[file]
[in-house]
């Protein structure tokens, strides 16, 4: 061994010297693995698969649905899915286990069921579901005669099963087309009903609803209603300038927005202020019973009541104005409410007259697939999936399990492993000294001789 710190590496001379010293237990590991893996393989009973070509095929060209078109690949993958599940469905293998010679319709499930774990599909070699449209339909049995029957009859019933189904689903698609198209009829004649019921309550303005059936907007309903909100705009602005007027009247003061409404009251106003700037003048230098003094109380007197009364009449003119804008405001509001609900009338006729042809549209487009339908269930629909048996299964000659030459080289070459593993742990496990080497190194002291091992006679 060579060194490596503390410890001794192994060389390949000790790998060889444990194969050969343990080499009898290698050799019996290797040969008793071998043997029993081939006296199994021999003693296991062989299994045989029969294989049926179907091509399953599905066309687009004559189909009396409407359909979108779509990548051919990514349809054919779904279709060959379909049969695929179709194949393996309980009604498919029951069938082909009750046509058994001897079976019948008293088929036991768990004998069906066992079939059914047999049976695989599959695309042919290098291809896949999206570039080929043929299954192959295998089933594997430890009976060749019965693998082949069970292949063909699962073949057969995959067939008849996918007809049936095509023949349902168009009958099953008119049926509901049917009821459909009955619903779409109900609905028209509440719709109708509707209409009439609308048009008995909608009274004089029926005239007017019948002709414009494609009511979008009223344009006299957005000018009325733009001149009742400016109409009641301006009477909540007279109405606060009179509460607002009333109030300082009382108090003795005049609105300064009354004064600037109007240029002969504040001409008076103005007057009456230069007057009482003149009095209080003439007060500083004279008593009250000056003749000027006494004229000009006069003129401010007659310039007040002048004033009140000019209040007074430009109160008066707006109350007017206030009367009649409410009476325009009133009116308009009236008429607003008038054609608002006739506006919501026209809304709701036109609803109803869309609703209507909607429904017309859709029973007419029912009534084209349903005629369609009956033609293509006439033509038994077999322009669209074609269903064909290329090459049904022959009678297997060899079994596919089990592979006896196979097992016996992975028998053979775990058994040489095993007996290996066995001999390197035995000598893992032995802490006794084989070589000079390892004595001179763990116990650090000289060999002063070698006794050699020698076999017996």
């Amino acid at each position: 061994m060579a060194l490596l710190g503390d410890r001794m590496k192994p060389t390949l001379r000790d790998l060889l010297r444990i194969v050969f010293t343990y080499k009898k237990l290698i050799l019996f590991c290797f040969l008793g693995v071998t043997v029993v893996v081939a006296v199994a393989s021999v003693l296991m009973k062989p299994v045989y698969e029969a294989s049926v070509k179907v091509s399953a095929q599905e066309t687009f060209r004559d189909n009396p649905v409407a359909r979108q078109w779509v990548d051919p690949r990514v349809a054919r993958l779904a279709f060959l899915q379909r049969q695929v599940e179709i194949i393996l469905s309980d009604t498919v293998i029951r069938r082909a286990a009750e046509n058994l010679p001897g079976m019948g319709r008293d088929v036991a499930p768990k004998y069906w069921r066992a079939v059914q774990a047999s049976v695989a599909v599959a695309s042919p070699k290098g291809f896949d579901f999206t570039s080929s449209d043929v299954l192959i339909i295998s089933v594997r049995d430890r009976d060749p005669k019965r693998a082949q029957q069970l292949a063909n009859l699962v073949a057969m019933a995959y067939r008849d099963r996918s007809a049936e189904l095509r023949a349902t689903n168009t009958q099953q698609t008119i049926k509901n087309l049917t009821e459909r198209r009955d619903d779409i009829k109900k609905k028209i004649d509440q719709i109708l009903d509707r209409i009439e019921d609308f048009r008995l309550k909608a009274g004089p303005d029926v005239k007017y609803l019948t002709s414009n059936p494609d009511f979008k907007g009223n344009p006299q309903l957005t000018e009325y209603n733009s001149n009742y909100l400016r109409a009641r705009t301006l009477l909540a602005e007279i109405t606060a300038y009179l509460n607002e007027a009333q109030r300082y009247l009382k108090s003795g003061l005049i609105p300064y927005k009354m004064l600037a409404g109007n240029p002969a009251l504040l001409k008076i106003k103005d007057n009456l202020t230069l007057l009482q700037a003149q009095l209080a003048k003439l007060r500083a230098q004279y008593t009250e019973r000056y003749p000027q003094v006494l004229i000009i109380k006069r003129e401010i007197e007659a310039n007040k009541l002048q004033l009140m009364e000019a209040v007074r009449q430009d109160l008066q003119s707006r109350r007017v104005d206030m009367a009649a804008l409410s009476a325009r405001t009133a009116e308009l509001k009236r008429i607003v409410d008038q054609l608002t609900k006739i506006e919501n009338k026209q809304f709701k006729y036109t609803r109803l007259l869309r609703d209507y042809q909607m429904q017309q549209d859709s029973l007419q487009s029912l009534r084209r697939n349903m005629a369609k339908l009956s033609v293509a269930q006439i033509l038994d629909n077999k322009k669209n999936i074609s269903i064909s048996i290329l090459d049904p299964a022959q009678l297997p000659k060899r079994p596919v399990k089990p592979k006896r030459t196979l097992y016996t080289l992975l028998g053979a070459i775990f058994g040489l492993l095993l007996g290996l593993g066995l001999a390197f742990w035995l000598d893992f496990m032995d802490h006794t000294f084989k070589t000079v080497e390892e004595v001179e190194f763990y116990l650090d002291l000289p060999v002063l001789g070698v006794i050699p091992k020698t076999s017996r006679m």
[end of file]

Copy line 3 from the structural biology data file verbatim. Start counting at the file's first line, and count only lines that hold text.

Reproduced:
């Amino acid at each position: 061994m060579a060194l490596l710190g503390d410890r001794m590496k192994p060389t390949l001379r000790d790998l060889l010297r444990i194969v050969f010293t343990y080499k009898k237990l290698i050799l019996f590991c290797f040969l008793g693995v071998t043997v029993v893996v081939a006296v199994a393989s021999v003693l296991m009973k062989p299994v045989y698969e029969a294989s049926v070509k179907v091509s399953a095929q599905e066309t687009f060209r004559d189909n009396p649905v409407a359909r979108q078109w779509v990548d051919p690949r990514v349809a054919r993958l779904a279709f060959l899915q379909r049969q695929v599940e179709i194949i393996l469905s309980d009604t498919v293998i029951r069938r082909a286990a009750e046509n058994l010679p001897g079976m019948g319709r008293d088929v036991a499930p768990k004998y069906w069921r066992a079939v059914q774990a047999s049976v695989a599909v599959a695309s042919p070699k290098g291809f896949d579901f999206t570039s080929s449209d043929v299954l192959i339909i295998s089933v594997r049995d430890r009976d060749p005669k019965r693998a082949q029957q069970l292949a063909n009859l699962v073949a057969m019933a995959y067939r008849d099963r996918s007809a049936e189904l095509r023949a349902t689903n168009t009958q099953q698609t008119i049926k509901n087309l049917t009821e459909r198209r009955d619903d779409i009829k109900k609905k028209i004649d509440q719709i109708l009903d509707r209409i009439e019921d609308f048009r008995l309550k909608a009274g004089p303005d029926v005239k007017y609803l019948t002709s414009n059936p494609d009511f979008k907007g009223n344009p006299q309903l957005t000018e009325y209603n733009s001149n009742y909100l400016r109409a009641r705009t301006l009477l909540a602005e007279i109405t606060a300038y009179l509460n607002e007027a009333q109030r300082y009247l009382k108090s003795g003061l005049i609105p300064y927005k009354m004064l600037a409404g109007n240029p002969a009251l504040l001409k008076i106003k103005d007057n009456l202020t230069l007057l009482q700037a003149q009095l209080a003048k003439l007060r500083a230098q004279y008593t009250e019973r000056y003749p000027q003094v006494l004229i000009i109380k006069r003129e401010i007197e007659a310039n007040k009541l002048q004033l009140m009364e000019a209040v007074r009449q430009d109160l008066q003119s707006r109350r007017v104005d206030m009367a009649a804008l409410s009476a325009r405001t009133a009116e308009l509001k009236r008429i607003v409410d008038q054609l608002t609900k006739i506006e919501n009338k026209q809304f709701k006729y036109t609803r109803l007259l869309r609703d209507y042809q909607m429904q017309q549209d859709s029973l007419q487009s029912l009534r084209r697939n349903m005629a369609k339908l009956s033609v293509a269930q006439i033509l038994d629909n077999k322009k669209n999936i074609s269903i064909s048996i290329l090459d049904p299964a022959q009678l297997p000659k060899r079994p596919v399990k089990p592979k006896r030459t196979l097992y016996t080289l992975l028998g053979a070459i775990f058994g040489l492993l095993l007996g290996l593993g066995l001999a390197f742990w035995l000598d893992f496990m032995d802490h006794t000294f084989k070589t000079v080497e390892e004595v001179e190194f763990y116990l650090d002291l000289p060999v002063l001789g070698v006794i050699p091992k020698t076999s017996r006679m």